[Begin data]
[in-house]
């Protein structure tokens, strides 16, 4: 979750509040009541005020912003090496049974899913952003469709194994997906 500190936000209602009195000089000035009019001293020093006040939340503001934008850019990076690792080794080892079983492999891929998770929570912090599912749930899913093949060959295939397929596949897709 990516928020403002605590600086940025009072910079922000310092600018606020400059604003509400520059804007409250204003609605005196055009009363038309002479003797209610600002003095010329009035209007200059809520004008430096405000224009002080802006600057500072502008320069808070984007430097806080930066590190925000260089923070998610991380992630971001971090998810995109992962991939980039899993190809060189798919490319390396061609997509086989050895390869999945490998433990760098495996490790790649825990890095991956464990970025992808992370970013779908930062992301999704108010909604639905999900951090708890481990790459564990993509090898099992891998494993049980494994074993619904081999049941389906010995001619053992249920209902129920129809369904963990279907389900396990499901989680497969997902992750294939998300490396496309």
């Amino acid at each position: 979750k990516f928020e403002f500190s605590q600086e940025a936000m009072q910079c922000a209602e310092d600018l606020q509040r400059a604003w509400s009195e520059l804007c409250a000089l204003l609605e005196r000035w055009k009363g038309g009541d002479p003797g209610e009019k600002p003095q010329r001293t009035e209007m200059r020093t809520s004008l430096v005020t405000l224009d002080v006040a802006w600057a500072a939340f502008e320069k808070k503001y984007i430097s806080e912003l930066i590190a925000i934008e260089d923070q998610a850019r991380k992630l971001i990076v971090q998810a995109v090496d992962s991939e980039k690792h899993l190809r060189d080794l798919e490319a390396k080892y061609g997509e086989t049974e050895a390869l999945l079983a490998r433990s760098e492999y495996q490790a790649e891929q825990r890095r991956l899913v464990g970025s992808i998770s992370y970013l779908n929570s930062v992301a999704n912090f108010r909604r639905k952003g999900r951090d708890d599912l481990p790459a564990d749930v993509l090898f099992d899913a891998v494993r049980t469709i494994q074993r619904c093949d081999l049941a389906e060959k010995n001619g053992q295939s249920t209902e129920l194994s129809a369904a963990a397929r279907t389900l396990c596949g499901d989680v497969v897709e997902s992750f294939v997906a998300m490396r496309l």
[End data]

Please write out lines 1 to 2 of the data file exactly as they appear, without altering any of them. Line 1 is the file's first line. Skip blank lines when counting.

[in-house]
């Protein structure tokens, strides 16, 4: 979750509040009541005020912003090496049974899913952003469709194994997906 500190936000209602009195000089000035009019001293020093006040939340503001934008850019990076690792080794080892079983492999891929998770929570912090599912749930899913093949060959295939397929596949897709 990516928020403002605590600086940025009072910079922000310092600018606020400059604003509400520059804007409250204003609605005196055009009363038309002479003797209610600002003095010329009035209007200059809520004008430096405000224009002080802006600057500072502008320069808070984007430097806080930066590190925000260089923070998610991380992630971001971090998810995109992962991939980039899993190809060189798919490319390396061609997509086989050895390869999945490998433990760098495996490790790649825990890095991956464990970025992808992370970013779908930062992301999704108010909604639905999900951090708890481990790459564990993509090898099992891998494993049980494994074993619904081999049941389906010995001619053992249920209902129920129809369904963990279907389900396990499901989680497969997902992750294939998300490396496309």